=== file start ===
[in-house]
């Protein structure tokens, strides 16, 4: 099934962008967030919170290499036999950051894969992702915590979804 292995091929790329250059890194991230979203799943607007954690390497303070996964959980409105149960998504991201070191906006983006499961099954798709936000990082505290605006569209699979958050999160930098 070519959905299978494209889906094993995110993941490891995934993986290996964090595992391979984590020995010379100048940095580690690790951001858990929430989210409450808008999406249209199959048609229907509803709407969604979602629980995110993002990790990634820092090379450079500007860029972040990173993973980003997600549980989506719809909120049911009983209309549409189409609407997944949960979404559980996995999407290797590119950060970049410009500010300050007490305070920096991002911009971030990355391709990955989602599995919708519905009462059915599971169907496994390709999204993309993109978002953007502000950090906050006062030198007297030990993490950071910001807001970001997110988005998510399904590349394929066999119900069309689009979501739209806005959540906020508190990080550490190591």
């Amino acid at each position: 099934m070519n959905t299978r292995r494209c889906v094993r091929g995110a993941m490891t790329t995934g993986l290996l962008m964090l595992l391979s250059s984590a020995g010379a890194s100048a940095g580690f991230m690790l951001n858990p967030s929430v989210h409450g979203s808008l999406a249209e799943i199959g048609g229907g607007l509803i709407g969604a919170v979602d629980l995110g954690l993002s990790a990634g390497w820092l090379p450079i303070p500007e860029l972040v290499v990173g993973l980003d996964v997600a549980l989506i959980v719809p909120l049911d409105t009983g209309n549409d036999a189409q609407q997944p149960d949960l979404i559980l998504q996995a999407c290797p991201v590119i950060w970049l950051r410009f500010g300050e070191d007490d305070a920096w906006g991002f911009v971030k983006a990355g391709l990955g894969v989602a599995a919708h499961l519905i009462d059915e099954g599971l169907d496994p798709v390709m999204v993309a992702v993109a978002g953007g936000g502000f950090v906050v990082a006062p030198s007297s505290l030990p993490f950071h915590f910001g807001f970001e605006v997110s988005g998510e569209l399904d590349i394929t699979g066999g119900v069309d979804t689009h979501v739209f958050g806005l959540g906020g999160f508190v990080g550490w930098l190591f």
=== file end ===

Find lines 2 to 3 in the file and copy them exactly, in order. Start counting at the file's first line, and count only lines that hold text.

């Protein structure tokens, strides 16, 4: 099934962008967030919170290499036999950051894969992702915590979804 292995091929790329250059890194991230979203799943607007954690390497303070996964959980409105149960998504991201070191906006983006499961099954798709936000990082505290605006569209699979958050999160930098 070519959905299978494209889906094993995110993941490891995934993986290996964090595992391979984590020995010379100048940095580690690790951001858990929430989210409450808008999406249209199959048609229907509803709407969604979602629980995110993002990790990634820092090379450079500007860029972040990173993973980003997600549980989506719809909120049911009983209309549409189409609407997944949960979404559980996995999407290797590119950060970049410009500010300050007490305070920096991002911009971030990355391709990955989602599995919708519905009462059915599971169907496994390709999204993309993109978002953007502000950090906050006062030198007297030990993490950071910001807001970001997110988005998510399904590349394929066999119900069309689009979501739209806005959540906020508190990080550490190591």
């Amino acid at each position: 099934m070519n959905t299978r292995r494209c889906v094993r091929g995110a993941m490891t790329t995934g993986l290996l962008m964090l595992l391979s250059s984590a020995g010379a890194s100048a940095g580690f991230m690790l951001n858990p967030s929430v989210h409450g979203s808008l999406a249209e799943i199959g048609g229907g607007l509803i709407g969604a919170v979602d629980l995110g954690l993002s990790a990634g390497w820092l090379p450079i303070p500007e860029l972040v290499v990173g993973l980003d996964v997600a549980l989506i959980v719809p909120l049911d409105t009983g209309n549409d036999a189409q609407q997944p149960d949960l979404i559980l998504q996995a999407c290797p991201v590119i950060w970049l950051r410009f500010g300050e070191d007490d305070a920096w906006g991002f911009v971030k983006a990355g391709l990955g894969v989602a599995a919708h499961l519905i009462d059915e099954g599971l169907d496994p798709v390709m999204v993309a992702v993109a978002g953007g936000g502000f950090v906050v990082a006062p030198s007297s505290l030990p993490f950071h915590f910001g807001f970001e605006v997110s988005g998510e569209l399904d590349i394929t699979g066999g119900v069309d979804t689009h979501v739209f958050g806005l959540g906020g999160f508190v990080g550490w930098l190591f």